Thursday, December 01, 2005

Separation of Powers – Part 6

Those who expect to reap the blessings of freedom, must, like men, undergo the fatigues of supporting it. --Thomas Paine

Legal Arguments:

3. Judiciary Cannot Implement the Improperly Delegated Authority
The Florida Judiciary itself admits it does not know how to implement the improper delegation of unbridled authority given to it by the legislature in the alimony statute.

The Report of the Florida Supreme Court Gender Bias Study Commission (1990), which resulted from the Florida Supreme Court’s appointed commission on gender bias in the Court system, contains the follows observations and conclusions.
“Most of Florida's circuit court judges dislike dealing with family law matters. This attitude can affect the outcome of cases.” (page 6)

“As a result of their almost unlimited discretion, trial courts distribute marital assets either as property or alimony with a lack of certainty and consistency. This may lead to inappropriate property settlements between the parties.” (page 7) [Emphasis added]
The follow up Gender Bias—Then and Now, Continuing Challenges in the Legal System, The Report of the Gender Bias Study Implementation Commission (1996) states,
“…alimony decisions, backed by competent substantial evidence to support the trial court rulings, are now required by statute, as was originally recommended…. However, it is not clear, based on appellate decisions, whether a trial judge must consider all the statutory factors and give equal weight to all, or just the relevant ones….” (page 7) (Emphasis added)

“The original Commission recommended that the laws dealing with the amount of spousal support require the trial judges to set consistent amounts, in all cases, and amounts which comport with the supported spouse’s marital standard of living, analogous to child support guidelines. This has not been done. Section 61.08 requires the trial judge to make a laundry list of fact-findings when alimony is asked for and either awarded or denied. It is not clear whether all the statutory factors must be considered, or only relevant ones, and whether or not there is any factor or factors which should be given more weight than others.” (page 7) (Emphasis added)
The authoritative body appointed by the Florida Supreme Court offers the above opinion on the unbridled discretion and the demonstrated inability of the judiciary to implement it.

Department of Insurance v. Southwest Volusia Hospital Dist,. 438 So. 2d 815 (Fla. 1983), cites Askew as the source of the test for determining whether a statute violates the nondelegation standard and repeats:
“[T]he crucial test in determining whether a statute amounts to an unlawful delegation of legislative power is whether the statute contains sufficient standards or guidelines to enable the agency and the courts to determine whether the agency is carrying out the legislature’s intent.”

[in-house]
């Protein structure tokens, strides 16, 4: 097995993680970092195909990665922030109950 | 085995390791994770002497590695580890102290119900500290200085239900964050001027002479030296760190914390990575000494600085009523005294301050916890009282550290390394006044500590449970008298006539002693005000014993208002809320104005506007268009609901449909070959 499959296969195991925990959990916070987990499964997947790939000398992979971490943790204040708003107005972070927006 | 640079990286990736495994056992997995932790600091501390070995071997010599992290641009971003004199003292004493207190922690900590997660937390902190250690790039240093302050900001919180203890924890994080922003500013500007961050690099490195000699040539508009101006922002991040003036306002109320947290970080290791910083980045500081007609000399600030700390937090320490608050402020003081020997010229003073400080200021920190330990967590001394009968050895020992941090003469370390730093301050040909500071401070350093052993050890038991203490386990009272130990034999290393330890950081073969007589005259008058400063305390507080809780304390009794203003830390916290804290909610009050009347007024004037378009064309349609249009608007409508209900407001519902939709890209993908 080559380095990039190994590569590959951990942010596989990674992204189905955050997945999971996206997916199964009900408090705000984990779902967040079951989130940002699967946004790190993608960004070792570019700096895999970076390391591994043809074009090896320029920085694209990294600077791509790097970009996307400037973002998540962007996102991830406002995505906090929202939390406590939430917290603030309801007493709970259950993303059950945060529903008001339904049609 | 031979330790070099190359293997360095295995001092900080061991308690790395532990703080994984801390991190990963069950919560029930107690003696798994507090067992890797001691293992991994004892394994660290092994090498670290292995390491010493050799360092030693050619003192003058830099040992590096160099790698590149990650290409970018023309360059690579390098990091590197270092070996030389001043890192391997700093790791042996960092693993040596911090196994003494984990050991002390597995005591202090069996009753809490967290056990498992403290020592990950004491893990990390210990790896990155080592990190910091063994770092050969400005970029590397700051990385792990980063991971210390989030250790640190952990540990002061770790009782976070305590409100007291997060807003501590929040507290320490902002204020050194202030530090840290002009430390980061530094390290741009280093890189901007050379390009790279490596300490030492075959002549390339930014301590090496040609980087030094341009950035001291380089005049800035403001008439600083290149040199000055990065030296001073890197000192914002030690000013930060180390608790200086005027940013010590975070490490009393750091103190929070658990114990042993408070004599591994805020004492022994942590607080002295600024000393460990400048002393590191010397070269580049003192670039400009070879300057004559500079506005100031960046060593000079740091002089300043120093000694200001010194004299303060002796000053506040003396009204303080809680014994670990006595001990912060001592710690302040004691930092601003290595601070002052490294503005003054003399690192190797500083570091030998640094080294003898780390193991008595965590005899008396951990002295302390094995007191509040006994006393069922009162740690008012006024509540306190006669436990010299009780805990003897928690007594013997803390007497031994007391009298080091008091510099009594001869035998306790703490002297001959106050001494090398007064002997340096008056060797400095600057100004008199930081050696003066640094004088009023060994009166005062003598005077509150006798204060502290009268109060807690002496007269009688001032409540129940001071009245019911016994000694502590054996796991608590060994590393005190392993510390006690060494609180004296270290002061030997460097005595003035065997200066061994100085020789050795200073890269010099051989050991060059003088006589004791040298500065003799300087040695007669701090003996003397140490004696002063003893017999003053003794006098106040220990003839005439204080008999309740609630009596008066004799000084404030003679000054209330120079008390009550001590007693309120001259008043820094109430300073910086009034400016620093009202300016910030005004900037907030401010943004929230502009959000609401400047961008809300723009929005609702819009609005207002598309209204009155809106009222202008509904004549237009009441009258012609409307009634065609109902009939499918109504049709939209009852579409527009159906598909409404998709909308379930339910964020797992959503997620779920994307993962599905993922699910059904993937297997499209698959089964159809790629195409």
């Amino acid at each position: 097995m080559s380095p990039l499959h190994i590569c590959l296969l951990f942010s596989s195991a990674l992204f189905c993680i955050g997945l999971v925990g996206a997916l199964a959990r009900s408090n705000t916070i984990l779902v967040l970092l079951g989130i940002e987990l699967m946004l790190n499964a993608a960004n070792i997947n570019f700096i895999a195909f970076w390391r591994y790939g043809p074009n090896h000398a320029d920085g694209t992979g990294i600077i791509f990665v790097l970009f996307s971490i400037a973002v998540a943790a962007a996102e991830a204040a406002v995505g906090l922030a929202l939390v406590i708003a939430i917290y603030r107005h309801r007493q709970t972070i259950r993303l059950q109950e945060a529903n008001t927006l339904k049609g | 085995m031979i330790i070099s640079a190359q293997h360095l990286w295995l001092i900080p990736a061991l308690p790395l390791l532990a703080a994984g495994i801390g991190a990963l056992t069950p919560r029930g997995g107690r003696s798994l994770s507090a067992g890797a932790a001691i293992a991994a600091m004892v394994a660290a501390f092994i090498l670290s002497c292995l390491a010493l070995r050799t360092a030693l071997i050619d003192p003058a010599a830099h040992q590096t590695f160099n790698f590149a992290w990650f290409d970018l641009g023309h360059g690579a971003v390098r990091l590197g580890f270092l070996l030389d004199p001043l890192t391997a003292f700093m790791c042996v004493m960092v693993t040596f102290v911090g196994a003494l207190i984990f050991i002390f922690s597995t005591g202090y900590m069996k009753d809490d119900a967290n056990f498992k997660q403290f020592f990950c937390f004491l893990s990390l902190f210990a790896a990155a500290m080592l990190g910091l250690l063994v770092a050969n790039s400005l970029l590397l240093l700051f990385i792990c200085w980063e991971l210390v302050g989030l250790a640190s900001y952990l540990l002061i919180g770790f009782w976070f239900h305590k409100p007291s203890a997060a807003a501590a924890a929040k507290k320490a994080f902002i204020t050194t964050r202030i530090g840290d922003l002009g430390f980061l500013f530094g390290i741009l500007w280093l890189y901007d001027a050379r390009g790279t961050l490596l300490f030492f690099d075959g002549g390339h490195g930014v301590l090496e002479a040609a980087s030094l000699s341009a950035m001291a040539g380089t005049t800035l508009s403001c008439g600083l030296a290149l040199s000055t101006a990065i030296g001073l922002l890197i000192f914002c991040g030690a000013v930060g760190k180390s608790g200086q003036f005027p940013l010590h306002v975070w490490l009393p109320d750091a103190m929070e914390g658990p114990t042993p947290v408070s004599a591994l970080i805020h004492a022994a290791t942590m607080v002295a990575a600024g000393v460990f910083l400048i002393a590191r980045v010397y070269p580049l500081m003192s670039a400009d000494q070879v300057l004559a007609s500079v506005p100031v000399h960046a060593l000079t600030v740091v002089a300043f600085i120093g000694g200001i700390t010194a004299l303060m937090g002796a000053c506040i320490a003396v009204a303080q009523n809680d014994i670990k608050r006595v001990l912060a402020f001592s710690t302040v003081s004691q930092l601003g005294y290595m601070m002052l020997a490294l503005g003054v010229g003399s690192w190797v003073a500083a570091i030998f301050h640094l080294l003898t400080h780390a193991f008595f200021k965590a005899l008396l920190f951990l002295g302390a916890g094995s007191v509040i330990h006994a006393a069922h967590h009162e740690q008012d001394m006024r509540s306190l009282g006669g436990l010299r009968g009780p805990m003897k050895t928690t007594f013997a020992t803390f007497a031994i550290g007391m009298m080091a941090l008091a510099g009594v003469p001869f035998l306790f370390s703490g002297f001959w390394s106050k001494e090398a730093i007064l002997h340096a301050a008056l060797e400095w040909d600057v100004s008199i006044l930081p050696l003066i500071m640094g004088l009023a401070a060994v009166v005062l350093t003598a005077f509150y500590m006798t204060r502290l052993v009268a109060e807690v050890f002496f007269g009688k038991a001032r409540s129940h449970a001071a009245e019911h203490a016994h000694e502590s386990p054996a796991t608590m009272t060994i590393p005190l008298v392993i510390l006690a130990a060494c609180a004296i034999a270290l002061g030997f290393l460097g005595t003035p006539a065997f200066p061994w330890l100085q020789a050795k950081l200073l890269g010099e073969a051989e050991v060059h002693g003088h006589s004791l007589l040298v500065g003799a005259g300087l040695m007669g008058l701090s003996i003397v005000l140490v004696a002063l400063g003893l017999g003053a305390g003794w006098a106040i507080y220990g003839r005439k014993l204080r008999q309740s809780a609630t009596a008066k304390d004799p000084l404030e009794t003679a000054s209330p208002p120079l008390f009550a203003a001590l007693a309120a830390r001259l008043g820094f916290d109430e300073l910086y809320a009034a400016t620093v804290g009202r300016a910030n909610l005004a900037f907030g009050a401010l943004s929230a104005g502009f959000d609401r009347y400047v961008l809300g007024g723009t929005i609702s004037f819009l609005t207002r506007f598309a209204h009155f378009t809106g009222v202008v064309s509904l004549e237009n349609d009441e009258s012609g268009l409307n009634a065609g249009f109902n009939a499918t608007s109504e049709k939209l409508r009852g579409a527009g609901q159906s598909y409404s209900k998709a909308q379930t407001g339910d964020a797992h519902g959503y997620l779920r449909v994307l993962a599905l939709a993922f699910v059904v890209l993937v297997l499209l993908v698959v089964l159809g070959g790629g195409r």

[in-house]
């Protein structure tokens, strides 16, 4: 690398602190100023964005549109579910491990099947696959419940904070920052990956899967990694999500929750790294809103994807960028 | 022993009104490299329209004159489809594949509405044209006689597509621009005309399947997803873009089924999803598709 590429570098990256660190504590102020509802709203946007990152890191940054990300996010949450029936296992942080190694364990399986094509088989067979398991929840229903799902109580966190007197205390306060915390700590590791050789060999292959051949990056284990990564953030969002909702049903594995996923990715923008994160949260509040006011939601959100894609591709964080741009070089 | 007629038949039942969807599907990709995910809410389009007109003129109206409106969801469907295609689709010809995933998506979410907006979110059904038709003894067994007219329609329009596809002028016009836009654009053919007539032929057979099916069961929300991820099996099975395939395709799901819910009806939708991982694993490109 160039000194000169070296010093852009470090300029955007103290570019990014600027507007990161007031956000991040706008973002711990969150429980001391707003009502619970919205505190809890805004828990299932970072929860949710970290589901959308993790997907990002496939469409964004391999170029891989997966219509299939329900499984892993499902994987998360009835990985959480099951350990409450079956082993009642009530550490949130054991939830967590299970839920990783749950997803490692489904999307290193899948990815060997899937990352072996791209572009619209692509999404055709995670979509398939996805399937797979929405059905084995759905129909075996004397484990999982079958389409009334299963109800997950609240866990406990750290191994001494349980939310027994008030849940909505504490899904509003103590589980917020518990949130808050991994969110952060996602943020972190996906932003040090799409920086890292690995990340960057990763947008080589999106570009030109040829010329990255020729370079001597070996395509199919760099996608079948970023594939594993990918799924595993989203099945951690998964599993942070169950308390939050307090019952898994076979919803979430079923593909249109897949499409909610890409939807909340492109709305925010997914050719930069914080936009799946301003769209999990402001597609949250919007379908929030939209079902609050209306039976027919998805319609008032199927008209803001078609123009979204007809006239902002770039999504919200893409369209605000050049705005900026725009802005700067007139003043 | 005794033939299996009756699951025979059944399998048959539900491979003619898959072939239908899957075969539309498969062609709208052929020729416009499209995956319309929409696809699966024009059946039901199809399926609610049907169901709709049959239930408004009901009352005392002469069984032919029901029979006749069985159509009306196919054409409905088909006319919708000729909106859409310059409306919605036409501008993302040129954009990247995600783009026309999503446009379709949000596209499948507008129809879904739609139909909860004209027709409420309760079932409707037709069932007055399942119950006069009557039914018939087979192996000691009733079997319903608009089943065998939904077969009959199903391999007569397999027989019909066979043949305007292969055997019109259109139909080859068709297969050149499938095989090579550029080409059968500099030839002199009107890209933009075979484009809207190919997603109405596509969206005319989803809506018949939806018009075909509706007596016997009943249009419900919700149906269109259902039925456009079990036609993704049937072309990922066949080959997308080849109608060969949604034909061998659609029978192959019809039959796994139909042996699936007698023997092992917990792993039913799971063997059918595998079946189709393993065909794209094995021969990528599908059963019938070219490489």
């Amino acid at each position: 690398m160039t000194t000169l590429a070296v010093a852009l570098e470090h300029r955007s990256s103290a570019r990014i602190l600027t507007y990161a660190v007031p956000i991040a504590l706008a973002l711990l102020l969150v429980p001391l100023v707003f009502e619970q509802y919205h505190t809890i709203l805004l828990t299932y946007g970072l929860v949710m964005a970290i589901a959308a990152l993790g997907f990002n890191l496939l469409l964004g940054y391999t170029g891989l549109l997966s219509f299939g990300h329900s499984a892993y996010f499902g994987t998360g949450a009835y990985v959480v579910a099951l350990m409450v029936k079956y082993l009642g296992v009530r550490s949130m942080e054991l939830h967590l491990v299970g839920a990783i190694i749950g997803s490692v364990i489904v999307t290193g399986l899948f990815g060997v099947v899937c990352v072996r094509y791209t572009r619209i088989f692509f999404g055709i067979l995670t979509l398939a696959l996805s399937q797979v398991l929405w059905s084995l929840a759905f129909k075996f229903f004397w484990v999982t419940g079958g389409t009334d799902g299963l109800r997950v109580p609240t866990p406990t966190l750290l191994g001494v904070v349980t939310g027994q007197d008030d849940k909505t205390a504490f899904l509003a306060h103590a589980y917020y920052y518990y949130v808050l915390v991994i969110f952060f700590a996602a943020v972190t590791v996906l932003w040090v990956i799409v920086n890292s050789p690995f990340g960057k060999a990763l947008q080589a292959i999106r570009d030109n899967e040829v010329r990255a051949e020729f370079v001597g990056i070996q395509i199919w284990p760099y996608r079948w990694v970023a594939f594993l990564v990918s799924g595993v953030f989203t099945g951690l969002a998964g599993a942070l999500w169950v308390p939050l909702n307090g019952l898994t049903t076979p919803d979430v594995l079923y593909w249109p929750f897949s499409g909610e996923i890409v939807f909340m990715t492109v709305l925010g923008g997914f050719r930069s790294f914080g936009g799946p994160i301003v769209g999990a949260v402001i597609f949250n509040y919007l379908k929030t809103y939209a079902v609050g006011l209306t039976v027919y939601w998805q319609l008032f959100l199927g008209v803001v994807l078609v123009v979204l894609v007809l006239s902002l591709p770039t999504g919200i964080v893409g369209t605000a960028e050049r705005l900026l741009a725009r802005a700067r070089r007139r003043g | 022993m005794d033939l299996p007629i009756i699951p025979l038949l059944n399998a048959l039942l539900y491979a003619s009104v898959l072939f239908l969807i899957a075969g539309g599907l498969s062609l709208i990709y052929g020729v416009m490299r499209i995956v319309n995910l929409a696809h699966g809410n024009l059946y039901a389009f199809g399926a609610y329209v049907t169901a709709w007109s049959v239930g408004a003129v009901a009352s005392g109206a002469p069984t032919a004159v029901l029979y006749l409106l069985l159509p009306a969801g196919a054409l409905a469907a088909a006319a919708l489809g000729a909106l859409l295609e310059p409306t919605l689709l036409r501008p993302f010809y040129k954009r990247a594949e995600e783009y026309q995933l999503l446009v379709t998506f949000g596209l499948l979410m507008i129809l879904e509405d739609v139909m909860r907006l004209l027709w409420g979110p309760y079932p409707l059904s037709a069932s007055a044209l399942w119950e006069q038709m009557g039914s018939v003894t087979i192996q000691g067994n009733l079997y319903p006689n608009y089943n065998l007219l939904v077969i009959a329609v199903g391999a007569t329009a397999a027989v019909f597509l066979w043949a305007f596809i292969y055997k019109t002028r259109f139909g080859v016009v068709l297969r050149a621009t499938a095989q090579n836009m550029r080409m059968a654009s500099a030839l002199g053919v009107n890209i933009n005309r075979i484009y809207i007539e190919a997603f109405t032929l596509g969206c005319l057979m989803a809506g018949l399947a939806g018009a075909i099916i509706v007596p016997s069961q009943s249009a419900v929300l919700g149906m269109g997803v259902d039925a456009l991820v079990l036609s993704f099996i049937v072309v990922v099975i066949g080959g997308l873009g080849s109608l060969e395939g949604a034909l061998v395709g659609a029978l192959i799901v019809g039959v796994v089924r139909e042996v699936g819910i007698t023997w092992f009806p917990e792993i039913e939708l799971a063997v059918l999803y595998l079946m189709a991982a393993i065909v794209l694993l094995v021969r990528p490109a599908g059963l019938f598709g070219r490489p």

The above commission reports prove the alimony provisions fail this test.

A measure of legislative intent is contained in the specific provision of the Dissolution of Marriage Statute Purposes. The alimony provisions in no way fulfill the purpose succinctly expressed in the statute.
61.001 Purpose of chapter.--
(1) This chapter shall be liberally construed and applied.
(2) Its purposes are:
(a) To preserve the integrity of marriage and to safeguard meaningful family relationships;
(b) To promote the amicable settlement of disputes that arise between parties to a marriage; and
(c) To mitigate the potential harm to the spouses and their children caused by the process of legal dissolution of marriage.
History.--s. 1, ch. 71-241; s. 111, ch. 86-220.

Richardson 866 So. 2d “courts should refrain from reading elements into a statute that plainly lacks such additional elements. See Schmitt, 590 So. 2d at 414.” That is precisely what the judiciary has been doing when it constantly invents purposes of the statute that do not exist in F.S. § 61.001.

The judiciary has used the unbridled discretion improperly delegated to it to “legislate” a myriad of “purposes” for the alimony statute none of which exist in the § 61.001 Fla. Stat. This judicial legislation is further evidence the undelegated authority improperly granted the judiciary has run the gamut of indiscretion. The judiciary legislates and makes new law because of the unbridled discretion of § 61.08 Fla. Stat. Neither the legislature nor the judiciary has noticed this and invitiated or attempted to reinstate the separation of powers necessary in the statute.

* Imprisonment for debt in Maryland. Explanations and case law on whether or not support (alimony) is a debt.

* Statutory Exemptions and Garnishments

* Judge's Claim Of Intimidation Deemed Misconduct
* Judicial and quasijudicial absolute immunity is the primary source of the injustice plaguing our judicial system.

* Iran: Iranian slapped with 10,000-year alimony order

* Distraught Father's Courthouse Suicide Highlights America's Male Suicide Epidemic

* Tyranny Response Team

* Christmas Light Display. An impressive use of lights and sound. Extremely entertaining.